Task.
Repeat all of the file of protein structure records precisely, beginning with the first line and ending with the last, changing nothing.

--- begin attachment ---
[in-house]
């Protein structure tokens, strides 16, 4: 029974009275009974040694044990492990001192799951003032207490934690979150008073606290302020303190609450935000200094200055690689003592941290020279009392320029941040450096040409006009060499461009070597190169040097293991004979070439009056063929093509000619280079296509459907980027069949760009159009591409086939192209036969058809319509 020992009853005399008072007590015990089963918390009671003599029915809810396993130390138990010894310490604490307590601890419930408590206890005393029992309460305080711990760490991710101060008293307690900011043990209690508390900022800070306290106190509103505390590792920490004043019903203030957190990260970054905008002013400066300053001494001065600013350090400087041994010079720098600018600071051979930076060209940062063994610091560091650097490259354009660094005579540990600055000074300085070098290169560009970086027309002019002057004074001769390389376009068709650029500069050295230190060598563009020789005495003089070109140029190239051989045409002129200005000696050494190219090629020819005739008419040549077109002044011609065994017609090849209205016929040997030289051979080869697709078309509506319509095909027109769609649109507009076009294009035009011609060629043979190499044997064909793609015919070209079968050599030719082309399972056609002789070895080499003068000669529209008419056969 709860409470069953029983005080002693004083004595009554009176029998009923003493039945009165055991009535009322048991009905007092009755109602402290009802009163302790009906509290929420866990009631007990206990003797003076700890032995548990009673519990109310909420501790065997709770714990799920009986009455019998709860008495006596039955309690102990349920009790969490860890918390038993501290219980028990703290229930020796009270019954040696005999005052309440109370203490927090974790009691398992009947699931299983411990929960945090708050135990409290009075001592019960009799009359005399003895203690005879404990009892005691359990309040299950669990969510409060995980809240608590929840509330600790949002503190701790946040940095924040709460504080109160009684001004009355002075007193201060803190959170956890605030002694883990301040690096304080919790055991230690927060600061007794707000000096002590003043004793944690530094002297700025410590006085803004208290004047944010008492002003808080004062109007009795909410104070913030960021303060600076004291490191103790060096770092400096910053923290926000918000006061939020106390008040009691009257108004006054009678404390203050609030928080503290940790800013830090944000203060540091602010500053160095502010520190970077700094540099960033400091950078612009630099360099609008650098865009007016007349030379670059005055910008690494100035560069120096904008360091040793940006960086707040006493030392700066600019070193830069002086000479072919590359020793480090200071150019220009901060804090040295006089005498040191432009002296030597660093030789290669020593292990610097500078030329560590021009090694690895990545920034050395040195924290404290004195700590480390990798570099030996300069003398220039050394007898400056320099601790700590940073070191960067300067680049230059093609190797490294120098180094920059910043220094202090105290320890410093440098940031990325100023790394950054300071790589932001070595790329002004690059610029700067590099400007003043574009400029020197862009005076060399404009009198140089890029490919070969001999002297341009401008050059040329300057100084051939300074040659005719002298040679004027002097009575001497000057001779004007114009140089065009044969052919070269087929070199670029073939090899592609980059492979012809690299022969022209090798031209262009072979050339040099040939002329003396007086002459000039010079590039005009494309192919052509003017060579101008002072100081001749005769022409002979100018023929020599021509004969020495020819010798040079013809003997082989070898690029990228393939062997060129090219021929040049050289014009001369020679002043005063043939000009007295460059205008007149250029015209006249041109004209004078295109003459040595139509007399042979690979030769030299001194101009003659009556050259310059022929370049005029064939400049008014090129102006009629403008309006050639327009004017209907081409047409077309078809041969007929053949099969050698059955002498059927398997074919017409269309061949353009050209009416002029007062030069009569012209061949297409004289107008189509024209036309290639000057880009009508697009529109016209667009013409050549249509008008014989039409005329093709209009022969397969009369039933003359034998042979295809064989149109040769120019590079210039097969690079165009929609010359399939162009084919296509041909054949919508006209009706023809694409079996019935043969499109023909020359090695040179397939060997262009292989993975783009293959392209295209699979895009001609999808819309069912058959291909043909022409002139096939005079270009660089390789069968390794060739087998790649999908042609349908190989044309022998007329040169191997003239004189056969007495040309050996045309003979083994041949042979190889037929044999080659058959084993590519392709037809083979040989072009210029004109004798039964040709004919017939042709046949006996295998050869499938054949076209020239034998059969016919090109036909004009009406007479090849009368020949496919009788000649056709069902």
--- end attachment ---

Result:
[in-house]
């Protein structure tokens, strides 16, 4: 029974009275009974040694044990492990001192799951003032207490934690979150008073606290302020303190609450935000200094200055690689003592941290020279009392320029941040450096040409006009060499461009070597190169040097293991004979070439009056063929093509000619280079296509459907980027069949760009159009591409086939192209036969058809319509 020992009853005399008072007590015990089963918390009671003599029915809810396993130390138990010894310490604490307590601890419930408590206890005393029992309460305080711990760490991710101060008293307690900011043990209690508390900022800070306290106190509103505390590792920490004043019903203030957190990260970054905008002013400066300053001494001065600013350090400087041994010079720098600018600071051979930076060209940062063994610091560091650097490259354009660094005579540990600055000074300085070098290169560009970086027309002019002057004074001769390389376009068709650029500069050295230190060598563009020789005495003089070109140029190239051989045409002129200005000696050494190219090629020819005739008419040549077109002044011609065994017609090849209205016929040997030289051979080869697709078309509506319509095909027109769609649109507009076009294009035009011609060629043979190499044997064909793609015919070209079968050599030719082309399972056609002789070895080499003068000669529209008419056969 709860409470069953029983005080002693004083004595009554009176029998009923003493039945009165055991009535009322048991009905007092009755109602402290009802009163302790009906509290929420866990009631007990206990003797003076700890032995548990009673519990109310909420501790065997709770714990799920009986009455019998709860008495006596039955309690102990349920009790969490860890918390038993501290219980028990703290229930020796009270019954040696005999005052309440109370203490927090974790009691398992009947699931299983411990929960945090708050135990409290009075001592019960009799009359005399003895203690005879404990009892005691359990309040299950669990969510409060995980809240608590929840509330600790949002503190701790946040940095924040709460504080109160009684001004009355002075007193201060803190959170956890605030002694883990301040690096304080919790055991230690927060600061007794707000000096002590003043004793944690530094002297700025410590006085803004208290004047944010008492002003808080004062109007009795909410104070913030960021303060600076004291490191103790060096770092400096910053923290926000918000006061939020106390008040009691009257108004006054009678404390203050609030928080503290940790800013830090944000203060540091602010500053160095502010520190970077700094540099960033400091950078612009630099360099609008650098865009007016007349030379670059005055910008690494100035560069120096904008360091040793940006960086707040006493030392700066600019070193830069002086000479072919590359020793480090200071150019220009901060804090040295006089005498040191432009002296030597660093030789290669020593292990610097500078030329560590021009090694690895990545920034050395040195924290404290004195700590480390990798570099030996300069003398220039050394007898400056320099601790700590940073070191960067300067680049230059093609190797490294120098180094920059910043220094202090105290320890410093440098940031990325100023790394950054300071790589932001070595790329002004690059610029700067590099400007003043574009400029020197862009005076060399404009009198140089890029490919070969001999002297341009401008050059040329300057100084051939300074040659005719002298040679004027002097009575001497000057001779004007114009140089065009044969052919070269087929070199670029073939090899592609980059492979012809690299022969022209090798031209262009072979050339040099040939002329003396007086002459000039010079590039005009494309192919052509003017060579101008002072100081001749005769022409002979100018023929020599021509004969020495020819010798040079013809003997082989070898690029990228393939062997060129090219021929040049050289014009001369020679002043005063043939000009007295460059205008007149250029015209006249041109004209004078295109003459040595139509007399042979690979030769030299001194101009003659009556050259310059022929370049005029064939400049008014090129102006009629403008309006050639327009004017209907081409047409077309078809041969007929053949099969050698059955002498059927398997074919017409269309061949353009050209009416002029007062030069009569012209061949297409004289107008189509024209036309290639000057880009009508697009529109016209667009013409050549249509008008014989039409005329093709209009022969397969009369039933003359034998042979295809064989149109040769120019590079210039097969690079165009929609010359399939162009084919296509041909054949919508006209009706023809694409079996019935043969499109023909020359090695040179397939060997262009292989993975783009293959392209295209699979895009001609999808819309069912058959291909043909022409002139096939005079270009660089390789069968390794060739087998790649999908042609349908190989044309022998007329040169191997003239004189056969007495040309050996045309003979083994041949042979190889037929044999080659058959084993590519392709037809083979040989072009210029004109004798039964040709004919017939042709046949006996295998050869499938054949076209020239034998059969016919090109036909004009009406007479090849009368020949496919009788000649056709069902």